wosb certification
WOSB Certification

Federal certification. You may “self-certify” by marking your business as woman-owned in the Central Contractor Registrstion (CCR) and on individual competitive bids.

State and local certification. Each state, and dozens of counties and cities, have their own certification procedures to support women-owned and minority-owned businesses. To find the closest certifying agency, get in touch with a local affiliate of one of the two women’s groups mentioned below.

Private certification. Two nonprofit women’s business organizations have created certification processes that are increasingly accepted by partner corporations and, more slowly, by some government agencies. The most prominent are the Women’s Business Enterprise National Council and the National Women’s Business Owners Corporation.

FDIC OMWI Education Module: Getting Certified as a Small Business

historically underutilized business hub zone program
Historically Underutilized Business (HUB) Zone Program

SBA’s HUBZone program stimulates economic development and creates jobs in urban and rural communities by providing federal contracting preferences to small businesses.

Contracting preferences go to small businesses that are HUBZone certified from the SBA.

Federal law requires participating federal agencies to award at least 3% of their annual contracting budgets to HUBZone businesses.

FDIC OMWI Education Module: Getting Certified as a Small Business

hubzone eligibility requirements
HUBZone Eligibility Requirements

To qualify for HUBZone, the business must meet the following requirements:

  • It is a small business by SBA standards;
  • It is 51% owned and controlled by U.S. citizens, a Community Development Corporation, an agricultural cooperative, or an Indian tribe;
  • Its principal office is located within a HUBZone, which includes lands considered “Indian Country” and military facilities closed by the Base Realignment and Closure Act; and
  • At least 35% of its employees reside in a HUBZone.

FDIC OMWI Education Module: Getting Certified as a Small Business

veteran owned small business vosb
Veteran-Owned Small Business (VOSB)
  • The Center for Veterans Enterprise (CVE) in the Department of Veteran’s Affairs (VA) provides services free to anyone who served in the military and who was discharged or released under conditions other than dishonorable.
  • These free services include providing:
    • Vendor Information Pages (VIP)
    • Assistance Program Pages (APP)
    • Business Coaching, Networking, and Outreach

FDIC OMWI Education Module: Getting Certified as a Small Business

service disabled veteran owned small business sdvosb
Service-Disabled Veteran-Owned Small Business (SDVOSB)

The SDVOSB program provides contracting preferences for small businesses that are owned and controlled by service-disabled veterans.

The program is intended to help participating federal agencies achieve the government-wide goal of 3% participation by SDVOSBs.

Similar to 8(a) participation, SDVOSB’s can receive sole-source contracts up to a cap of $3 million for goods and services and $5 million for manufacturing.

This program does not require a minimum disability rating. A veteran with a disability rating is eligible to self-represent as a Service-Disabled Veteran for federal contracting purposes.

FDIC OMWI Education Module: Getting Certified as a Small Business

vosb sdvosb eligibility requirements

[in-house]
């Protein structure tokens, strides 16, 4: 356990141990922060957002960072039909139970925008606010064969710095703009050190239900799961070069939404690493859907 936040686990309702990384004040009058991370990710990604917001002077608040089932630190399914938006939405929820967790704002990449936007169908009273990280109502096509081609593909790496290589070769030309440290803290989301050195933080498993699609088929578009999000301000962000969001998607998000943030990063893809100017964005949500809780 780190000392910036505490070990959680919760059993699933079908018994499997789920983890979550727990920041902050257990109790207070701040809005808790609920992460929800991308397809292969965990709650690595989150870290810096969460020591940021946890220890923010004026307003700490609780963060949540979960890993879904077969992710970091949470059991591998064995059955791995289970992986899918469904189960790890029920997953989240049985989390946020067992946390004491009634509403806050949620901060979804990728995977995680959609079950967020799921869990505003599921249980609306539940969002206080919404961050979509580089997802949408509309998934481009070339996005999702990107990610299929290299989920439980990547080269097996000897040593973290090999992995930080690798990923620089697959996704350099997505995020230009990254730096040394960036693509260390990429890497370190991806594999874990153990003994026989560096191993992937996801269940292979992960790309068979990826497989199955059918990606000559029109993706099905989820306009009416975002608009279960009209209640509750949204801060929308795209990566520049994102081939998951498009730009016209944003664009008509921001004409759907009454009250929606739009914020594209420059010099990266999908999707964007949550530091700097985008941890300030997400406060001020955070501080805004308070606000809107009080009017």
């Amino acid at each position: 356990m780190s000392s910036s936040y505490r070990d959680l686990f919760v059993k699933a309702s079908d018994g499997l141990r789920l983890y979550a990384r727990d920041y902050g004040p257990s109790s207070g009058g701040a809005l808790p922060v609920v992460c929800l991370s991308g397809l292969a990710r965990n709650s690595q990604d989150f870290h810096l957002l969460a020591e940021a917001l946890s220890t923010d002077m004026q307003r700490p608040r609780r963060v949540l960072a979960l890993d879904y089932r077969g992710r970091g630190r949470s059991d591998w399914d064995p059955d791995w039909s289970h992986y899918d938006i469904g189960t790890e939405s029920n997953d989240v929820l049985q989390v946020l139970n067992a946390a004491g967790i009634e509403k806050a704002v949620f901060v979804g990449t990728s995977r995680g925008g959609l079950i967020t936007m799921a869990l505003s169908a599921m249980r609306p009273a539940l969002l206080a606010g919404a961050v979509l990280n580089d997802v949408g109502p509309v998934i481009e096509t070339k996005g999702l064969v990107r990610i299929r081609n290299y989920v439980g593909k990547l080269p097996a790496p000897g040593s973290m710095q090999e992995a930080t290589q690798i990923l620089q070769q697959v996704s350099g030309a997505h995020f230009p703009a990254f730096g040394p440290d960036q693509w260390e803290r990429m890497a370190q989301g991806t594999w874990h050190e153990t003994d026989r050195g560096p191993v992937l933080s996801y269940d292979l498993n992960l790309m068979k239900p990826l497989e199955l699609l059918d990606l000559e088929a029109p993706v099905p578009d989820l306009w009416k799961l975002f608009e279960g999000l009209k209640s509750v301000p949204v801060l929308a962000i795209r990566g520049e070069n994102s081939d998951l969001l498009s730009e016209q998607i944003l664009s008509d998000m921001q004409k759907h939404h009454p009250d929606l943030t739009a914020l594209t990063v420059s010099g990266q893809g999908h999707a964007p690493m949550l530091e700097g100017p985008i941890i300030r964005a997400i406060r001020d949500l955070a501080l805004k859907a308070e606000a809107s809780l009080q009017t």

VOSB & SDVOSB Eligibility Requirements
  • To “self-certify” as a VOSB or a SDVOSB, a firm must meet the following requirements:
    • At least 51% of the business is owned by a veteran or service-disabled veteran.
    • Management and daily business operations are controlled by one or more such individuals.
  • Self-certification for SDVOSBs can be supported by the presentation of a Defense Department Form 214 and a letter of adjudication from the US Department of Veterans Affairs (VA).

FDIC OMWI Education Module: Getting Certified as a Small Business

state government certification
State Government Certification

Many state governments also provide small business certification programs.

Certification criteria at the state level are different than federal criteria.

To find out more about your state’s certification programs, visit: http://www.business.gov/expand/governmentcontracting/opportunities/state-opportunities.html

FDIC OMWI Education Module: Getting Certified as a Small Business

key takeaways from this module
Key Takeaways from This Module
  • Certification can significantly help your business gain access to government contracts.
  • Certification is offered by government agencies at the federal, state, or local level.
  • Your small business may be able to qualify as a:
    • Small Business based upon SBA size standards
    • HUBZone business—SBA Administrated Program
    • Section 8(a) Business Development Program—SBA Administrated Program
    • Women-Owned business
    • Veteran-Owned business
    • Service-Disabled business

FDIC OMWI Education Module: Getting Certified as a Small Business

sources and citations
Sources and Citations

Inc.com, How to Get Certified as a Women-Owned Business

Business.gov, Small Business Certification

Small Business Association, Classifying Your Business

Pentagon Renovation Program, PENREN Guideline to Small Business Size Determination and Category Definitions

Aaron R. Jones, ProSidian Consulting, Guide to Small Business Certifications

Minority Business Development Agency, Minority Business Development Agency: How certifications can help grow your business?

Department of Transportation, Contracting with DOT: A Guide for Small Businesses

National Hispanic Business Information Clearinghouse, Procurement and Minority Certification

FDIC OMWI Education Module: Getting Certified as a Small Business